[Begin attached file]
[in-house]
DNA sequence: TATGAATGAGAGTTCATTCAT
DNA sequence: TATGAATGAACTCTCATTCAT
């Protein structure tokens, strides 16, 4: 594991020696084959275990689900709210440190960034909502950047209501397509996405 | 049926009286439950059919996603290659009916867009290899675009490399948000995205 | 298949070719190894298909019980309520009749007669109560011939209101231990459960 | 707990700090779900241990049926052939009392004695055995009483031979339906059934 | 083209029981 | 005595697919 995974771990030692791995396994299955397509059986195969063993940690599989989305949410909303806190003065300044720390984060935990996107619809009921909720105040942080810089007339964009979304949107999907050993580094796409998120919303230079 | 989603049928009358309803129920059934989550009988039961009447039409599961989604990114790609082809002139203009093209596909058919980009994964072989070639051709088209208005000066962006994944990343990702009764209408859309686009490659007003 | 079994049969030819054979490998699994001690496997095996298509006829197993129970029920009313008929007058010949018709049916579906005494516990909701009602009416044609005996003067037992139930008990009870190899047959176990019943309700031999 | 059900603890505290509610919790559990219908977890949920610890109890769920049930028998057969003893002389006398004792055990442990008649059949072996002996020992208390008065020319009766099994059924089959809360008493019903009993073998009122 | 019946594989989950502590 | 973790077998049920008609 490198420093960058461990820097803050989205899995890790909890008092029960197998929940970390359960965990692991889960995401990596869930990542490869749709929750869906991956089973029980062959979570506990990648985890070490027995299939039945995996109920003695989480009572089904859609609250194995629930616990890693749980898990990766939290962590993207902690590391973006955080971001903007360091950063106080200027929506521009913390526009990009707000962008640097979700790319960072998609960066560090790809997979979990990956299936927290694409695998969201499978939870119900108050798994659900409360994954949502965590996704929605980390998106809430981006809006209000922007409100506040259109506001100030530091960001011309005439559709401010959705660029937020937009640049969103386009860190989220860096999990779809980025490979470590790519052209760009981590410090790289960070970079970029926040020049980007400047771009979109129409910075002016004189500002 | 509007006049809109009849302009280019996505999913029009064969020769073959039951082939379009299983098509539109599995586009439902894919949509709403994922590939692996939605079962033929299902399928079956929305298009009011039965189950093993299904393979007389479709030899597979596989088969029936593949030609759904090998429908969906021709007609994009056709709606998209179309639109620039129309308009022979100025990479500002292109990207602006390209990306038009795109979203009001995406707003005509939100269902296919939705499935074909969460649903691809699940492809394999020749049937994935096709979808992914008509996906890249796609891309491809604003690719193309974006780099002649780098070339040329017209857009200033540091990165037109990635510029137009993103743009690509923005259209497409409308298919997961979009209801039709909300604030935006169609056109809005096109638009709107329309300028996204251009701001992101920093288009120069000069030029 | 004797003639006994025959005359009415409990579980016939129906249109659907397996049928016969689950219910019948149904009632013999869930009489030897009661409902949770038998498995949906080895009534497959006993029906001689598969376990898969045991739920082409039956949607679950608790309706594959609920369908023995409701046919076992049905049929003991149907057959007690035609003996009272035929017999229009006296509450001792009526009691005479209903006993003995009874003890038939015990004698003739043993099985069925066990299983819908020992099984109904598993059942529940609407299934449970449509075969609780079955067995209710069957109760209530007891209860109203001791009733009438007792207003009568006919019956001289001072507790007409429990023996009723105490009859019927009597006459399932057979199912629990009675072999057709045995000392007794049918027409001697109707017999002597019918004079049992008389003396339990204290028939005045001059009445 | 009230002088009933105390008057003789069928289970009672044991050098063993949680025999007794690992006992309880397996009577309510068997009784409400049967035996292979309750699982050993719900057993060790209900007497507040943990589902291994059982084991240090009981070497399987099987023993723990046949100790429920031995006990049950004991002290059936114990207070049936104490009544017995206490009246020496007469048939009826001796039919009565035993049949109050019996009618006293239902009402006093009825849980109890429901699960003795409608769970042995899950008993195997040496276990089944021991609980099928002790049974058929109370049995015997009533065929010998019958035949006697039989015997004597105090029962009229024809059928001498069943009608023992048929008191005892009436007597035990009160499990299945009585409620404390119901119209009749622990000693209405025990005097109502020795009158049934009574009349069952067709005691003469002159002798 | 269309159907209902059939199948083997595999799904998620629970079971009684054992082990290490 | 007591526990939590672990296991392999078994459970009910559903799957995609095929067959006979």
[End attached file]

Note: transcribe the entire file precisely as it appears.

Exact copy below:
[in-house]
DNA sequence: TATGAATGAGAGTTCATTCAT
DNA sequence: TATGAATGAACTCTCATTCAT
């Protein structure tokens, strides 16, 4: 594991020696084959275990689900709210440190960034909502950047209501397509996405 | 049926009286439950059919996603290659009916867009290899675009490399948000995205 | 298949070719190894298909019980309520009749007669109560011939209101231990459960 | 707990700090779900241990049926052939009392004695055995009483031979339906059934 | 083209029981 | 005595697919 995974771990030692791995396994299955397509059986195969063993940690599989989305949410909303806190003065300044720390984060935990996107619809009921909720105040942080810089007339964009979304949107999907050993580094796409998120919303230079 | 989603049928009358309803129920059934989550009988039961009447039409599961989604990114790609082809002139203009093209596909058919980009994964072989070639051709088209208005000066962006994944990343990702009764209408859309686009490659007003 | 079994049969030819054979490998699994001690496997095996298509006829197993129970029920009313008929007058010949018709049916579906005494516990909701009602009416044609005996003067037992139930008990009870190899047959176990019943309700031999 | 059900603890505290509610919790559990219908977890949920610890109890769920049930028998057969003893002389006398004792055990442990008649059949072996002996020992208390008065020319009766099994059924089959809360008493019903009993073998009122 | 019946594989989950502590 | 973790077998049920008609 490198420093960058461990820097803050989205899995890790909890008092029960197998929940970390359960965990692991889960995401990596869930990542490869749709929750869906991956089973029980062959979570506990990648985890070490027995299939039945995996109920003695989480009572089904859609609250194995629930616990890693749980898990990766939290962590993207902690590391973006955080971001903007360091950063106080200027929506521009913390526009990009707000962008640097979700790319960072998609960066560090790809997979979990990956299936927290694409695998969201499978939870119900108050798994659900409360994954949502965590996704929605980390998106809430981006809006209000922007409100506040259109506001100030530091960001011309005439559709401010959705660029937020937009640049969103386009860190989220860096999990779809980025490979470590790519052209760009981590410090790289960070970079970029926040020049980007400047771009979109129409910075002016004189500002 | 509007006049809109009849302009280019996505999913029009064969020769073959039951082939379009299983098509539109599995586009439902894919949509709403994922590939692996939605079962033929299902399928079956929305298009009011039965189950093993299904393979007389479709030899597979596989088969029936593949030609759904090998429908969906021709007609994009056709709606998209179309639109620039129309308009022979100025990479500002292109990207602006390209990306038009795109979203009001995406707003005509939100269902296919939705499935074909969460649903691809699940492809394999020749049937994935096709979808992914008509996906890249796609891309491809604003690719193309974006780099002649780098070339040329017209857009200033540091990165037109990635510029137009993103743009690509923005259209497409409308298919997961979009209801039709909300604030935006169609056109809005096109638009709107329309300028996204251009701001992101920093288009120069000069030029 | 004797003639006994025959005359009415409990579980016939129906249109659907397996049928016969689950219910019948149904009632013999869930009489030897009661409902949770038998498995949906080895009534497959006993029906001689598969376990898969045991739920082409039956949607679950608790309706594959609920369908023995409701046919076992049905049929003991149907057959007690035609003996009272035929017999229009006296509450001792009526009691005479209903006993003995009874003890038939015990004698003739043993099985069925066990299983819908020992099984109904598993059942529940609407299934449970449509075969609780079955067995209710069957109760209530007891209860109203001791009733009438007792207003009568006919019956001289001072507790007409429990023996009723105490009859019927009597006459399932057979199912629990009675072999057709045995000392007794049918027409001697109707017999002597019918004079049992008389003396339990204290028939005045001059009445 | 009230002088009933105390008057003789069928289970009672044991050098063993949680025999007794690992006992309880397996009577309510068997009784409400049967035996292979309750699982050993719900057993060790209900007497507040943990589902291994059982084991240090009981070497399987099987023993723990046949100790429920031995006990049950004991002290059936114990207070049936104490009544017995206490009246020496007469048939009826001796039919009565035993049949109050019996009618006293239902009402006093009825849980109890429901699960003795409608769970042995899950008993195997040496276990089944021991609980099928002790049974058929109370049995015997009533065929010998019958035949006697039989015997004597105090029962009229024809059928001498069943009608023992048929008191005892009436007597035990009160499990299945009585409620404390119901119209009749622990000693209405025990005097109502020795009158049934009574009349069952067709005691003469002159002798 | 269309159907209902059939199948083997595999799904998620629970079971009684054992082990290490 | 007591526990939590672990296991392999078994459970009910559903799957995609095929067959006979």